Thursday, April 12, 2012

Winning Pitch Workshop: Part 2: Brand Games

The Winning Pitch workshop focused on developing an original social game design and creating the materials needed to communicate it effectively to a real client. In part 2, Naomi Clark presented various ways to effectively communicate a brand message in the form of a game.

Examples of games that teach
  • International Racing Squirrels is a game designed to teach kids about finance. The player manages a team of squirrels who periodically race cars, also managing their savings accounts and credit cards.
  • Ayiti: The Cost of Life is a serious game about living in poverty in Haiti. Players manage a family, making hard decisions such as whether to send the children to school for an education or to work. This game is incredibly difficult to complete without the deaths of family members, though it's possible to beat it without any casualties. This teaches players about the difficulty of life in a third world country.
  • Power Planets, designed by Area/Code, is a game about teaching environmentalism and the idea that we need to maintain a safe planet for our children who would inheriting it. Players are given a rotating planet and they can choose to place trees, windmills, and other environmentally-friendly structures or power plants and factories if they need short-term gains. After a certain amount of time, players pass on their planets to another player, while inheriting a planet from someone else. They can choose to play with environmentalism in mind so that inheriting players have an easier start, or they can completely ruin other player's games by polluting their planets.
  • Bioshock is an example of badly designed teaching. Players can either make the moral choice of saving the little sister's lives or the in-game beneficial choice of harvesting ADAM from the little sisters, effectively killing them. However, since the game gives you lots of ADAM later on for saving all the little sisters, it makes the moral vs. gameplay choice moot.
How to teach gamers
  • The goal of the workshop was to design a game that would "make things better for people." How do we bridge the gap from playing a game to changing the player's behavior outside of the game?
  • Product Placement - universally disliked by gamers, but incredibly effective. After many hours of play, unobtrusive ads will seep into the players' minds.
  • Directly ask the player through a popup or post a call to action - the blunt approach, takes the players out of the game but sometimes is a necessary step.
  • Overt representation - Trash Tycoon, a game designed by Naomi Clark, teaches players about taking trash and turning them into something special. In the game, the character literally walks around town, picking up trash to eventually turn them into prizes and other contraptions.
  • Visualization of information - Infographics have been successful in displaying a lot of information in a visually engaging way. Use clever and eye-grabbing methods to display your messaging.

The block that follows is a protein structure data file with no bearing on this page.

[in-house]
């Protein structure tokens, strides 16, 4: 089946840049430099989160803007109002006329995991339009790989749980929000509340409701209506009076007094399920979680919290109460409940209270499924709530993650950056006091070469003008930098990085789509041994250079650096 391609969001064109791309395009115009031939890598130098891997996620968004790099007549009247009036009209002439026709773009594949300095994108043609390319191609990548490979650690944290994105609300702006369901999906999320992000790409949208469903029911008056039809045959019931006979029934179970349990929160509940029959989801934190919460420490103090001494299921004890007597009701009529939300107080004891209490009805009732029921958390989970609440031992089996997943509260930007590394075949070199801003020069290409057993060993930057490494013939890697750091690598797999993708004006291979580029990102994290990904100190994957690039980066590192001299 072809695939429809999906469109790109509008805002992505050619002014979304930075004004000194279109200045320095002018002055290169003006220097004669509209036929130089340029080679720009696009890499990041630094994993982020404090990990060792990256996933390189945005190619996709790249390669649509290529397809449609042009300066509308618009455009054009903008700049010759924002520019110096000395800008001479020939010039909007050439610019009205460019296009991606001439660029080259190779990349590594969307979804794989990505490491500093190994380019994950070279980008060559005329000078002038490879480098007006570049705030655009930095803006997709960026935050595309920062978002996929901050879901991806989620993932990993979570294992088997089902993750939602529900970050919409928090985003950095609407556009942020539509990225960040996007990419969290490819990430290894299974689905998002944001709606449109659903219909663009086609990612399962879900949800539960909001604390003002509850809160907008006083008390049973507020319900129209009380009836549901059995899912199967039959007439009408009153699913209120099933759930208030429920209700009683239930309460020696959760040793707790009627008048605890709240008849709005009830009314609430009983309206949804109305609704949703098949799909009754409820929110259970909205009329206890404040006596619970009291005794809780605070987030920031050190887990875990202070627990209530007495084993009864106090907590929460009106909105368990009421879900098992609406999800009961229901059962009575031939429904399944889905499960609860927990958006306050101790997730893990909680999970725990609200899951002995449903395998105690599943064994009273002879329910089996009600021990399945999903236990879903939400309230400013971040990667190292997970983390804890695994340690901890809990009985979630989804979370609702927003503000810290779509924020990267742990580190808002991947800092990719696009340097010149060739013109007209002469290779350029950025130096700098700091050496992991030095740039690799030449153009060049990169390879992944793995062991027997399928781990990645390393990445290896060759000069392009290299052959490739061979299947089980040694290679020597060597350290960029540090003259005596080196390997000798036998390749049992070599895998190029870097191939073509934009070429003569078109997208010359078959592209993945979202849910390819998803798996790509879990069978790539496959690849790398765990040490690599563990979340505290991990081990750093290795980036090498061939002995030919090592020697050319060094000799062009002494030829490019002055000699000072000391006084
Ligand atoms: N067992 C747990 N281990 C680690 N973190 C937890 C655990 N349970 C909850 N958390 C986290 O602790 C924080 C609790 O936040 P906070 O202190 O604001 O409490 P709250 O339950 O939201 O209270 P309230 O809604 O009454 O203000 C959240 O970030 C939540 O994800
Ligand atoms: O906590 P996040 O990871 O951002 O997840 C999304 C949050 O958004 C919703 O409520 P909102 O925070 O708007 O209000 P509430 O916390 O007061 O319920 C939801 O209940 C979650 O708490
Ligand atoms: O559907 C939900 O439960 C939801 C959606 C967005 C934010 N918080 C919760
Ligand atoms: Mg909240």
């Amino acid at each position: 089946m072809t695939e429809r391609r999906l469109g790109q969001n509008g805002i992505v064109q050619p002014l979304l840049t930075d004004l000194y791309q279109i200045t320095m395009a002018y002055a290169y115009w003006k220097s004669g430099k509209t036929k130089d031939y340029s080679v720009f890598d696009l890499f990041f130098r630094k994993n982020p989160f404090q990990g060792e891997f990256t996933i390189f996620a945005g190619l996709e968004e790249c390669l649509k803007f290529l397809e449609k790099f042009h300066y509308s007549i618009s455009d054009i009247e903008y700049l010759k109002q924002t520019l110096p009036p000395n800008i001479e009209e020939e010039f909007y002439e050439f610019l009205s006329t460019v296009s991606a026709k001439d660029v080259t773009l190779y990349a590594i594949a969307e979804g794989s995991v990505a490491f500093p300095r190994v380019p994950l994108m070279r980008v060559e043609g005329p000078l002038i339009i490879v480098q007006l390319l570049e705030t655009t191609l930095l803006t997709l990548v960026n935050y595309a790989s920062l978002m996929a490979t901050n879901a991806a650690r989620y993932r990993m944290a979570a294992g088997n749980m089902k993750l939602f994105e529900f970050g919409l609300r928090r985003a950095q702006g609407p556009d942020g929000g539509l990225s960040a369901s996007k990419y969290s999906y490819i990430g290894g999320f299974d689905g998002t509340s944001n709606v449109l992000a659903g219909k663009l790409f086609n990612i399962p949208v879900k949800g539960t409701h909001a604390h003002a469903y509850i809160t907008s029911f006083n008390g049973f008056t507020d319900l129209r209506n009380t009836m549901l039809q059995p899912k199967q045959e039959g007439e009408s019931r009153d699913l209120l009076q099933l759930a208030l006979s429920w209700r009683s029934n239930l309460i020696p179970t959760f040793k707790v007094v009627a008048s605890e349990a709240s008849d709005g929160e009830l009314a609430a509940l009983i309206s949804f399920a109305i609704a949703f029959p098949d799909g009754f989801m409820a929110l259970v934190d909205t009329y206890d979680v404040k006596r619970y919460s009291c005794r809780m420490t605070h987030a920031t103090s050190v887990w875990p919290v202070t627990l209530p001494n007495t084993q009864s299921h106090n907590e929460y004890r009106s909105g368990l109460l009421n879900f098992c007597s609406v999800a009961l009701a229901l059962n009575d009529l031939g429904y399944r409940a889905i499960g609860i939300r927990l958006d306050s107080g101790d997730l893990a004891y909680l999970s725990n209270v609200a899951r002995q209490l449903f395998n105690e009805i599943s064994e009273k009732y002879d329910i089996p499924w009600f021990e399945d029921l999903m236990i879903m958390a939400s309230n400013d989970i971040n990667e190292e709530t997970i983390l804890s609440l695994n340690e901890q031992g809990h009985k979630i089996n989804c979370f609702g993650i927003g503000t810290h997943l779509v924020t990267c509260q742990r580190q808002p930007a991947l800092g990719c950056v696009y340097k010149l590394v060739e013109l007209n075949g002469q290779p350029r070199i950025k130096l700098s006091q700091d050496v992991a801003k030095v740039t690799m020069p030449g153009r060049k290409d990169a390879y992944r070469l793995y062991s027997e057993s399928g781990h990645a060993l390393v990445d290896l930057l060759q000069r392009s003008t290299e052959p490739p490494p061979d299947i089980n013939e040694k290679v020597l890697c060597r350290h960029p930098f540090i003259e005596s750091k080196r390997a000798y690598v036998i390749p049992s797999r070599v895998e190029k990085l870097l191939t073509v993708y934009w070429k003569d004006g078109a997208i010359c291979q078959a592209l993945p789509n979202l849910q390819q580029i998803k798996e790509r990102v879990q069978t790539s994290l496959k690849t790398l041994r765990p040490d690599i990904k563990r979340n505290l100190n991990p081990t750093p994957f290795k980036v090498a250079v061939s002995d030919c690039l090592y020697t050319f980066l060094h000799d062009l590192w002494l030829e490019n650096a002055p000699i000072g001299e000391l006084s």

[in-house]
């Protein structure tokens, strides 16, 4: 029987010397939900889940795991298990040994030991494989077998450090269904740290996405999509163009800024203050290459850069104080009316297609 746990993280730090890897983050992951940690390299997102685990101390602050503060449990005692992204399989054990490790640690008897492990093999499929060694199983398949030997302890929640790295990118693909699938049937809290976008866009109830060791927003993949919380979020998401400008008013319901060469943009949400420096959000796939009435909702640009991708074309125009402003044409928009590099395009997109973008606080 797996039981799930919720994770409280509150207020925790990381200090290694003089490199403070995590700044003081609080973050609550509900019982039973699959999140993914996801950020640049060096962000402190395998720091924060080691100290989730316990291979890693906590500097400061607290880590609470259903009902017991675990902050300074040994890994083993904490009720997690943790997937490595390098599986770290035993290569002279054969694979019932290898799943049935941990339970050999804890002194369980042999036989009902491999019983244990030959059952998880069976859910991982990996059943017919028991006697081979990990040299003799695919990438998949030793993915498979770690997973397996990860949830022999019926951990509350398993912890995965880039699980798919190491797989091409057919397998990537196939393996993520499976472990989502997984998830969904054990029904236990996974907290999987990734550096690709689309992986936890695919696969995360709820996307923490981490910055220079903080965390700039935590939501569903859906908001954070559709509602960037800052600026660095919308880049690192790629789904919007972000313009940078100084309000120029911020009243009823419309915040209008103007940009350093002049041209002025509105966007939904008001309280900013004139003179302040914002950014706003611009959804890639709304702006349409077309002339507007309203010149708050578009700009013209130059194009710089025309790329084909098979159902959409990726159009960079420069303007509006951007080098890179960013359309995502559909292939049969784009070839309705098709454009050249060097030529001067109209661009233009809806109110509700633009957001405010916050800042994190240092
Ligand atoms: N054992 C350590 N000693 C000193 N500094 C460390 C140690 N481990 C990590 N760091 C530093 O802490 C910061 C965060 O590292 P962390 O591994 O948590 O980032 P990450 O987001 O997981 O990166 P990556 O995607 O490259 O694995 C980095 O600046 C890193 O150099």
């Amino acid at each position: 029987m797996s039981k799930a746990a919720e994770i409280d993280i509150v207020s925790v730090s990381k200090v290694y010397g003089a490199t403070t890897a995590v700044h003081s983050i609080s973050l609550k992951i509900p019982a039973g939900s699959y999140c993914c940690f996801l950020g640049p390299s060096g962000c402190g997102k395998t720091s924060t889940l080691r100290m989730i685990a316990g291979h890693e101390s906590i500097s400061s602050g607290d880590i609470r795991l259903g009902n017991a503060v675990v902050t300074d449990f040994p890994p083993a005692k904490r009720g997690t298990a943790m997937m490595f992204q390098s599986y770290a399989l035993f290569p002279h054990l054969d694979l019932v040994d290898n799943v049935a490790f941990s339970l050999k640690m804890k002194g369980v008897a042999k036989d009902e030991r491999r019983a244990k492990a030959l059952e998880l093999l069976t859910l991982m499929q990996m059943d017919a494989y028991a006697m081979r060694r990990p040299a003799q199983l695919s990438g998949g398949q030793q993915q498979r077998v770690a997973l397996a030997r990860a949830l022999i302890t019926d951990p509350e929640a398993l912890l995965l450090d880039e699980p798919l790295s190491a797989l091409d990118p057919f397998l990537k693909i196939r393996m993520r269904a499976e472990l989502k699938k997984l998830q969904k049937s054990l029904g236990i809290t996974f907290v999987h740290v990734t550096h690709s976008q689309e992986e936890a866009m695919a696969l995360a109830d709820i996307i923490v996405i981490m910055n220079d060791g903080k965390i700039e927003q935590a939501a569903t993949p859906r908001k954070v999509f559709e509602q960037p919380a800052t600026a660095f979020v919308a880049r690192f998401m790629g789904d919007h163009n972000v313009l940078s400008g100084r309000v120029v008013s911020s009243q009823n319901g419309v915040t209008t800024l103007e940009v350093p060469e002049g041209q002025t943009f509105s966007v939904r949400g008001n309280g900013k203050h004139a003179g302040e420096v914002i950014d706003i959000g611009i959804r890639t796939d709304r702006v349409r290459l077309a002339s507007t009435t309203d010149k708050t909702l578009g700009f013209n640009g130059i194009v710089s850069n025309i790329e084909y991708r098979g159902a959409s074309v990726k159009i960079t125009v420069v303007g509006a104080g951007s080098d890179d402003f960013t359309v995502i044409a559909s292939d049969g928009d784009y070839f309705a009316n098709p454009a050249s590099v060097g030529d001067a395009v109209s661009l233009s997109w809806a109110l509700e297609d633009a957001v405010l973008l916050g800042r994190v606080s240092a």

• Systemic representation - Killer Flu is a game about seasonal and pandemic flus and utilizes the inversion of roles. The player plays as the flu, trying to spread across a city and kill as many people as possible. However, the player will find that it's hard to spread rapidly and kill a huge group of people. This game was made in response to the false scare of bird flu.
  • Parody and shock value - PETA's games, such as Mario Kills Tanooki and Super Tofu Boy, take familiar brands and juxtaposes them with ridiculous and shocking imagery. This easily grabs attention and sends the brand message across.
Uninteresting Choices
  • When trying to deliver a message through game design, it's important to not fall in the trap of uninteresting choices like Bioshock did. This is especially hard when the brand message has a clear right and wrong answer (ie. always invest in insurance funds, always diet and exercise, etc).
  • Think about the choice between hamburgers and vegetables. Ask any kid what they want to eat and they'll all jump for joy and say "hamburgers!"
    • However, ask the kids what is the right food to eat and they'll reluctantly choose Vegetable. This is equivalent to Hamburgers giving you +2 points and Vegetables giving you +4 points in a game. There is a clear right and wrong choice.
    • What if Hamburgers gave you +2 points now and Vegetables gave you +4 points later? There is a tradeoff here, but it depends on the game on how interesting this tradeoff is. Bioshock did it in a bad way. Too simple of a system will make this tradeoff uninteresting.
    • What if Hamburgers gave you +10 points and the power to destroy your enemies, but you'll eventually die of a heart attack when the power runs out? Meanwhile, Vegetables gave you +5 points and no powers, so you have to avoid your enemies yourself. Now the tradeoff is unclear to the player and more interesting.

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